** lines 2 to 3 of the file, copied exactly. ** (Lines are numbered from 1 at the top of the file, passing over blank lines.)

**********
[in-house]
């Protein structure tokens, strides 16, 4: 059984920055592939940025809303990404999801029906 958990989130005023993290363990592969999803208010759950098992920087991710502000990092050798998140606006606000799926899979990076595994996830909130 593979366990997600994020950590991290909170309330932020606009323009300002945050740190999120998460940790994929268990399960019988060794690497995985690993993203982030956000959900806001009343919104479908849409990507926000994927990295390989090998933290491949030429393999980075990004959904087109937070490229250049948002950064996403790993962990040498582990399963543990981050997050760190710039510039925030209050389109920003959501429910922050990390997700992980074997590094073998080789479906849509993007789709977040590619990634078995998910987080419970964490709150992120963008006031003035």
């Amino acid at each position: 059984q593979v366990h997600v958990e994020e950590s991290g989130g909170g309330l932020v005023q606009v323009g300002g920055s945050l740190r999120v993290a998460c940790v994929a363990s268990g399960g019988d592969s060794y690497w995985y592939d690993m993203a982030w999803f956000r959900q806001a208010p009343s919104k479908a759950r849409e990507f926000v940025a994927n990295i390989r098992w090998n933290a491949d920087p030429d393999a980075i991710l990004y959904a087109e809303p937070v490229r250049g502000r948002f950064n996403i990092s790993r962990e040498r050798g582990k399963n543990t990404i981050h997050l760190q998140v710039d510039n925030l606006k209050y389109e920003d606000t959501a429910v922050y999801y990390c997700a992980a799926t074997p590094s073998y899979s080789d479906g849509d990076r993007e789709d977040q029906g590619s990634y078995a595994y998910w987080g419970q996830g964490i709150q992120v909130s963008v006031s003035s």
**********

């Protein structure tokens, strides 16, 4: 059984920055592939940025809303990404999801029906 958990989130005023993290363990592969999803208010759950098992920087991710502000990092050798998140606006606000799926899979990076595994996830909130 593979366990997600994020950590991290909170309330932020606009323009300002945050740190999120998460940790994929268990399960019988060794690497995985690993993203982030956000959900806001009343919104479908849409990507926000994927990295390989090998933290491949030429393999980075990004959904087109937070490229250049948002950064996403790993962990040498582990399963543990981050997050760190710039510039925030209050389109920003959501429910922050990390997700992980074997590094073998080789479906849509993007789709977040590619990634078995998910987080419970964490709150992120963008006031003035």
């Amino acid at each position: 059984q593979v366990h997600v958990e994020e950590s991290g989130g909170g309330l932020v005023q606009v323009g300002g920055s945050l740190r999120v993290a998460c940790v994929a363990s268990g399960g019988d592969s060794y690497w995985y592939d690993m993203a982030w999803f956000r959900q806001a208010p009343s919104k479908a759950r849409e990507f926000v940025a994927n990295i390989r098992w090998n933290a491949d920087p030429d393999a980075i991710l990004y959904a087109e809303p937070v490229r250049g502000r948002f950064n996403i990092s790993r962990e040498r050798g582990k399963n543990t990404i981050h997050l760190q998140v710039d510039n925030l606006k209050y389109e920003d606000t959501a429910v922050y999801y990390c997700a992980a799926t074997p590094s073998y899979s080789d479906g849509d990076r993007e789709d977040q029906g590619s990634y078995a595994y998910w987080g419970q996830g964490i709150q992120v909130s963008v006031s003035s």